I understand something happened in Finland today. Two years ago I might have learned about it in a very unpleasant 6 am phone call. Today I learned about it when the US woke up and my father and brother sent me links – work is busy and I was taking a social media holiday. I still haven’t looked at anything much except the statement, the Bloomberg story, @teroterotero’s columns and Facebook.
I lived in Helsinki from 1994 until a year ago. Starting about 2000, friends back in the States stopped asking me if I knew Linus Torvalds personally and started asking me about Nokia: What was their secret? What was the Finnish magic? I would reply that there was no magic.  They were a decently run company that had a good chance of hiring anyone they wanted in Finland because they were the only big tech company and the only truly global company there. They made some lucky decisions. But they were ruling the mobile phone market mainly because their competitors were worse – as one does. If you don’t remember all the brands of ugly, bulbous black phones with no features that used to be sold for hundreds of euros, dig up a Helsingin Sanomat from, oh, 2001. Yes, they were pushed in Finland too, for years after Nokia started to walk on water. And they were primitive. My first US mobile phone couldn’t even text . It didn’t matter because people there didn’t yet understand why you’d ever want to text instead of call. Wasn’t that what pagers did?
I had four Nokia phones:
1. The 8110i Matrix phone (1998-2003). At that time the main competition was Ericsson phones that looked like digital voltmeters. The 8110i looked like … a sexy digital voltmeter, with sculptured curves and a satisfying click-shut. It held 10 texts – I would copy them into a notebook before deleting and I never deleted the first few, so effectively seven texts – and could be used as a modem, just barely. The user interface was absolutely transparent.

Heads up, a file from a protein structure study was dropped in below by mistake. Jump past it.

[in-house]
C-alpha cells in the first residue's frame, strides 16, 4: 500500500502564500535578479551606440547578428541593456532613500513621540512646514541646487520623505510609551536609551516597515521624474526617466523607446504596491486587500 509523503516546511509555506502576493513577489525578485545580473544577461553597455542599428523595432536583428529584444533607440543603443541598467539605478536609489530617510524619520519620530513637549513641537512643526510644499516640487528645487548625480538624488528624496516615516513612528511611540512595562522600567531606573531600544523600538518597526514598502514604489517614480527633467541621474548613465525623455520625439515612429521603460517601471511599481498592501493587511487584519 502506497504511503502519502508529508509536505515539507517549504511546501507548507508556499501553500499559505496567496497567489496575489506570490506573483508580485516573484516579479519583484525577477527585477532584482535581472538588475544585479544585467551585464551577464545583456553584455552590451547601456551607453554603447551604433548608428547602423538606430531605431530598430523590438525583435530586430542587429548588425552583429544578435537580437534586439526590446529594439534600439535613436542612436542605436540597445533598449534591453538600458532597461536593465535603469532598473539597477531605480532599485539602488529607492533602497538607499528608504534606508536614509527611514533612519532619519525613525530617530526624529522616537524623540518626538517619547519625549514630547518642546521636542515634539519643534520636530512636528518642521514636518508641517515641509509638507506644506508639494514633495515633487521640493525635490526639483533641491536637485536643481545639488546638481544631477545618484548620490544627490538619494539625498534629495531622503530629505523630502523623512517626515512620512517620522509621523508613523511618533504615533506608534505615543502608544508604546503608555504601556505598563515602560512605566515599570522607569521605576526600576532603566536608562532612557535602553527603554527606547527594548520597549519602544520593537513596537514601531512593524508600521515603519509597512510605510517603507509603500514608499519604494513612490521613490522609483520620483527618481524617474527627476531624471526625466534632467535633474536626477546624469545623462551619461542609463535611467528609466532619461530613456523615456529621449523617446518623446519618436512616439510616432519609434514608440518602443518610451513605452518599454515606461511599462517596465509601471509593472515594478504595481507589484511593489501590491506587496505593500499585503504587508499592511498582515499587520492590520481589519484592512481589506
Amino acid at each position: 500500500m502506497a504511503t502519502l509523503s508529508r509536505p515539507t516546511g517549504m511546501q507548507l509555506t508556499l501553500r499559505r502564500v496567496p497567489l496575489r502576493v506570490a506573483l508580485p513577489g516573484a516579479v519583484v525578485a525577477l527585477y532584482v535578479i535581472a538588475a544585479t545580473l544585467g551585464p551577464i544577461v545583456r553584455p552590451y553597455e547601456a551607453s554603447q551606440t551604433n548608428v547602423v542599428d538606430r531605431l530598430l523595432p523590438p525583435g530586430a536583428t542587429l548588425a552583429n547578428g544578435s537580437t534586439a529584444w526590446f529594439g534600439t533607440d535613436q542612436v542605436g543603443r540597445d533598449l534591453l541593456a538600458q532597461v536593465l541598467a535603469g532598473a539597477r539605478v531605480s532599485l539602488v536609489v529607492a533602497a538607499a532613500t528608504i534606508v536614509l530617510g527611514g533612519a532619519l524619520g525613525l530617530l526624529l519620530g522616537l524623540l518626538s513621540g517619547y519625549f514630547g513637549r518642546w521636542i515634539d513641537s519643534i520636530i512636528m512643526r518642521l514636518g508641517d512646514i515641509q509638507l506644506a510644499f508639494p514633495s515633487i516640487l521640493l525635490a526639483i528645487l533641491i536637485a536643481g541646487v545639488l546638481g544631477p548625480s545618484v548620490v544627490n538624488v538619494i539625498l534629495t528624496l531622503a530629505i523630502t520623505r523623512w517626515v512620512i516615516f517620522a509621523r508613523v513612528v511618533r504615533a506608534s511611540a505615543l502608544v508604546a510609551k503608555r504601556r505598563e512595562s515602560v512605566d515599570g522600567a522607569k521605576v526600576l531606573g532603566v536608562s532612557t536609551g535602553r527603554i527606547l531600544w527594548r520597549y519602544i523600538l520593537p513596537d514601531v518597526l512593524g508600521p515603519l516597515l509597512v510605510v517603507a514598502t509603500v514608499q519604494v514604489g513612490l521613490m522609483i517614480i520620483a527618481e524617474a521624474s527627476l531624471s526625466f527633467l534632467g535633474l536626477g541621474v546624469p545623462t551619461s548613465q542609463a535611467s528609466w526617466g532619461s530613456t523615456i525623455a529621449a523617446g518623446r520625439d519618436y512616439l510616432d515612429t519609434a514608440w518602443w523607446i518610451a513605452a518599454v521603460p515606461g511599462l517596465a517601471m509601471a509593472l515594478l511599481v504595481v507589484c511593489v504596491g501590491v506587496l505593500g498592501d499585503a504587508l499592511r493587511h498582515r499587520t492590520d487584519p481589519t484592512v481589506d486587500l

2. The 6610 (2003-2008). This was one of the little business phones with a rather flimsy case which cracked the first time I dropped it on a bathroom floor; it was bound together with tape for most of its life. The selling point for me was an FM radio. It had simple icons on the color display and could be used, just barely, to browse Internet sites that had preformatted their information into droplets (this was called WAP). The user interface was mostly easy to figure out.
3. The E61i, E63, and E71 (2008-2012). I loved the Nokiaberries dearly and it seemed like true science fiction to have a little computer terminal you could slip in your pocket. These had great keyboards for pounding out text messages and text notes in QuickOffice. They could surf the Web in the manner of a magnifying glass surfing an encyclopedia, and even learned to do e-mail. They were my first cameraphones. The user interface was challenging, but anyone who grew up hacking mainframes and knew Finnish could catch on eventually. I had to keep buying them because they kept getting stolen when I traveled, but I got them secondhand off Huuto.net and a better model each time so it wasn’t as painful as it could have been. (Still if you are the person in Riga who took my E61i, I would like my Montreal photos of Safdie’s Habitat back, and if you are the person in Arlington who got my E63, I would like my notes for a crime novel back. You’ll find my e-mail in the superordinate page here. Thank you.)
4. The Lumia 800 (2012 and still is my Finnish phone). While the phrase “Microsoft Windows Phone” did not inspire confidence, I have always had a thing for organized, democratic arrays of squares. Perhaps my mother was frightened by a periodic table while she was carrying me. The user interface was for the most part intuitive, and sometimes terrifyingly so. As in, it occasionally anticipated my thoughts or rearranged my information into new and delighful arrays. It took splendid photos and movies. The battery life and Zune backup were underwhelming. I demoted it because upgrading in order to get WiFi tethering and other features would require wiping the memory – hello, 2012 and still no way to back up a phone completely including preferences, apps, contacts and texts? I don’t want to get out that SMS notebook again. (Update: Battery died again and I can’t recharge it at all. It is 18 months old.)
My main UK phone is an Android (Sony Ericsson, Huuto.net) but used only for voice, texting and WiFi tethering of the iPad I use for everything else. I wonder if my old Matrix phone still works and could be hacked to tether the iPad.
I wish everyone involved in the latest mashup arrangement and transfer of sovereignty well. Good job faking people out.
 Really hate to disillusion people and tarnish the national brand but there is also no magic in the Finnish schools. They are well funded and well staffed and have relatively well looked-after raw material to work with, thanks to the welfare state. Also, no magic in the Finnish economy, just high taxes, conservative planning, somewhat fairer distribution, and a social tradition that tends to think “because I can” is not a good excuse for exploiting other workers.
 Or possibly it could text, but only to phones on the same carrier, or only to phones of the same make on the same carrier, or some such mishegas. Anyway, for practical purposes it couldn’t text.